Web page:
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Cancer. 2009 Aug 1;115(15):3392-9. doi: 10.1002/cncr.24384.

Gemcitabine and oxaliplatin combination chemotherapy for metastatic well-differentiated neuroendocrine carcinomas: a single-center experience.

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  • 1Multidisciplinary Medical Oncology Day Unit, Edouard Herriot Hospital, Hospices Civils de Lyon, Lyon, France.



Beyond the usual regimens based on streptozocin and doxorubicin or 5-fluorouracil, no second-line therapy of metastatic neuroendocrine tumor has gained wide acceptance. Gemcitabine and oxaliplatin are generally well tolerated and have shown activity against a wide range of malignancies. The authors assessed the efficacy of gemcitabine-oxaliplatin combination (GEMOX) in the treatment of patients with metastatic neuroendocrine tumors.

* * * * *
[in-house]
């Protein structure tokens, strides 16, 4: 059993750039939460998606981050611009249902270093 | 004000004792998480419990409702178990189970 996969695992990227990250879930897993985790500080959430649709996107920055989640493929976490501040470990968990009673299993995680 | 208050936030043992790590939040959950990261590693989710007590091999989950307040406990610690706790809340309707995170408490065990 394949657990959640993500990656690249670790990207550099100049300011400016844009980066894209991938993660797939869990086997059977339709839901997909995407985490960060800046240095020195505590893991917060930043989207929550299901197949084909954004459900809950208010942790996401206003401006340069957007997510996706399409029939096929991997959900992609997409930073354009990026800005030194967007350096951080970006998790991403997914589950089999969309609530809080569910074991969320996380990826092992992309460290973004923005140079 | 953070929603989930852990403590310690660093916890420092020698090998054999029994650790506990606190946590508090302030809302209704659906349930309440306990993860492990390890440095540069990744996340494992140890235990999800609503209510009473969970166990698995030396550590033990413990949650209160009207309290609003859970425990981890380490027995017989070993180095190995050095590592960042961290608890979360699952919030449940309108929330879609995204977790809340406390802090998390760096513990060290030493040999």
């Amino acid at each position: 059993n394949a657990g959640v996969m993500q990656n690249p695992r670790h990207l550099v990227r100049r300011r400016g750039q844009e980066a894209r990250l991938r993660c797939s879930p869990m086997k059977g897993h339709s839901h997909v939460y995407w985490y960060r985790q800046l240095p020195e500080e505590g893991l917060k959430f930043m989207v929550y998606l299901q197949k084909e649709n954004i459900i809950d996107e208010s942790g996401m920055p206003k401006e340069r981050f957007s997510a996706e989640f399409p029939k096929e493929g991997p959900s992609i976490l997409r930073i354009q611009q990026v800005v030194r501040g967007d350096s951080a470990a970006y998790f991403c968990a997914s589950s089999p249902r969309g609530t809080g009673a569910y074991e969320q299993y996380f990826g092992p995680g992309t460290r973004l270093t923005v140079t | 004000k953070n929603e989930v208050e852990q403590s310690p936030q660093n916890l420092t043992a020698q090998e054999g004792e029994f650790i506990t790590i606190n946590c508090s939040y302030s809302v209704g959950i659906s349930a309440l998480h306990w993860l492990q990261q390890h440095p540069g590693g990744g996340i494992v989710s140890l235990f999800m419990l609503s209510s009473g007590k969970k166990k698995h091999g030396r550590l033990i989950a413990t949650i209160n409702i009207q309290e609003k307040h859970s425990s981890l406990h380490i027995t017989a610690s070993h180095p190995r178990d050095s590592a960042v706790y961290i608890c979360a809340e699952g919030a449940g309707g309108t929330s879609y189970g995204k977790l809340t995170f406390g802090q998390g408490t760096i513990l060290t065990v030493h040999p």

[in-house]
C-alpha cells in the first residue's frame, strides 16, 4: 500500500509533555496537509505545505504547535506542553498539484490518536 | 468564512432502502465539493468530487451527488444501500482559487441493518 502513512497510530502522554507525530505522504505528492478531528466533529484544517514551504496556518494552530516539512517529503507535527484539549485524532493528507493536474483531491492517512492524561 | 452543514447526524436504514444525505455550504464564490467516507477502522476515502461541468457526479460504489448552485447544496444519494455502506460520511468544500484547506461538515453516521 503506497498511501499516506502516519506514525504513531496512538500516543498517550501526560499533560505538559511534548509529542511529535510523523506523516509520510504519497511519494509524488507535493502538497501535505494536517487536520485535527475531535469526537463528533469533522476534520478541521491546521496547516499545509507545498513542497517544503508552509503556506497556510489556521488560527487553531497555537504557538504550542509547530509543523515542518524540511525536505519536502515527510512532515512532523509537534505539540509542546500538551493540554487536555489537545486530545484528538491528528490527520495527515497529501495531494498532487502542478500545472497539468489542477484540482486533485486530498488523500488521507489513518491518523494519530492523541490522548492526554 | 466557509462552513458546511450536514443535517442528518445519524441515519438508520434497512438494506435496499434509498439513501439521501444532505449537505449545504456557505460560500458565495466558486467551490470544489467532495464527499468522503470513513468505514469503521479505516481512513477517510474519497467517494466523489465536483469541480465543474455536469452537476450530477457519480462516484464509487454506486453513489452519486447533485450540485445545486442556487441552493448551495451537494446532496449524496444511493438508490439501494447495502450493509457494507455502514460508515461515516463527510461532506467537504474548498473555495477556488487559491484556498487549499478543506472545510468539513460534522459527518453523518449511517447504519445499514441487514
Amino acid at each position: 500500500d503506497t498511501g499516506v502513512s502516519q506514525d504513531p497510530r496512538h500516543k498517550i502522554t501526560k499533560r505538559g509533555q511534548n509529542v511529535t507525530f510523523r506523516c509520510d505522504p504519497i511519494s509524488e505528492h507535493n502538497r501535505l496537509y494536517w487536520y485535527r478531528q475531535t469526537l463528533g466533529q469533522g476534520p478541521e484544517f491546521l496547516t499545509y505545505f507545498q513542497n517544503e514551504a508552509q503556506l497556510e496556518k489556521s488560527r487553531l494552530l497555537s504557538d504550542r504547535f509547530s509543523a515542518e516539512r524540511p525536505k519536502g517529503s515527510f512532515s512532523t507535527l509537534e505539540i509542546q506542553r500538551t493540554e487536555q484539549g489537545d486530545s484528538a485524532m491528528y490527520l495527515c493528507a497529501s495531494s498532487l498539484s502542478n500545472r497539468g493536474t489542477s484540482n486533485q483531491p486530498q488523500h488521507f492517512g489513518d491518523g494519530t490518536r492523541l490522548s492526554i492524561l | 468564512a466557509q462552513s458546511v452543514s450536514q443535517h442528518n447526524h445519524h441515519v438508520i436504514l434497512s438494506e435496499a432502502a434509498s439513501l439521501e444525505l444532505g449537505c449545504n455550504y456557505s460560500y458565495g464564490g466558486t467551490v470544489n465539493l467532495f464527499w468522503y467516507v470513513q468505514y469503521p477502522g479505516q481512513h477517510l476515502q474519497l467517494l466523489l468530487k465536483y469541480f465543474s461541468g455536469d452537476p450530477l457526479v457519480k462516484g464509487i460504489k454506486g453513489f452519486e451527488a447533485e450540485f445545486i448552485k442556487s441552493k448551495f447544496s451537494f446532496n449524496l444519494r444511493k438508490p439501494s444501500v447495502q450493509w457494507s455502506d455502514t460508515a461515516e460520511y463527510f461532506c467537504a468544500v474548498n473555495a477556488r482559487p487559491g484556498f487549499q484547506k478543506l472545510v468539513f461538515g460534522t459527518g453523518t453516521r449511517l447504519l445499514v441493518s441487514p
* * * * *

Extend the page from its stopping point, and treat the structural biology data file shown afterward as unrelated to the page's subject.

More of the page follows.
Twenty consecutive patients with progressive disease were treated with GEMOX, in most cases after failure of other chemotherapy regimens (median=2). Patients were followed for evidence of toxicity, response, and survival. Two patients were chemotherapy-naive at treatment initiation and were excluded from the efficacy analysis.


Toxicity was manageable overall; however, 6 (30%) patients had to discontinue treatment because of oxaliplatin-induced neurotoxicity (grade 2). Three (17%) of 18 patients had a partial response, median progression-free survival was 7.0 months, and median overall survival was 23.4 months.


Gemcitabine-oxaliplatin combination shows interesting activity and is well tolerated in pretreated patients with neuroendocrine tumors.

Copyright (c) 2009 American Cancer Society.

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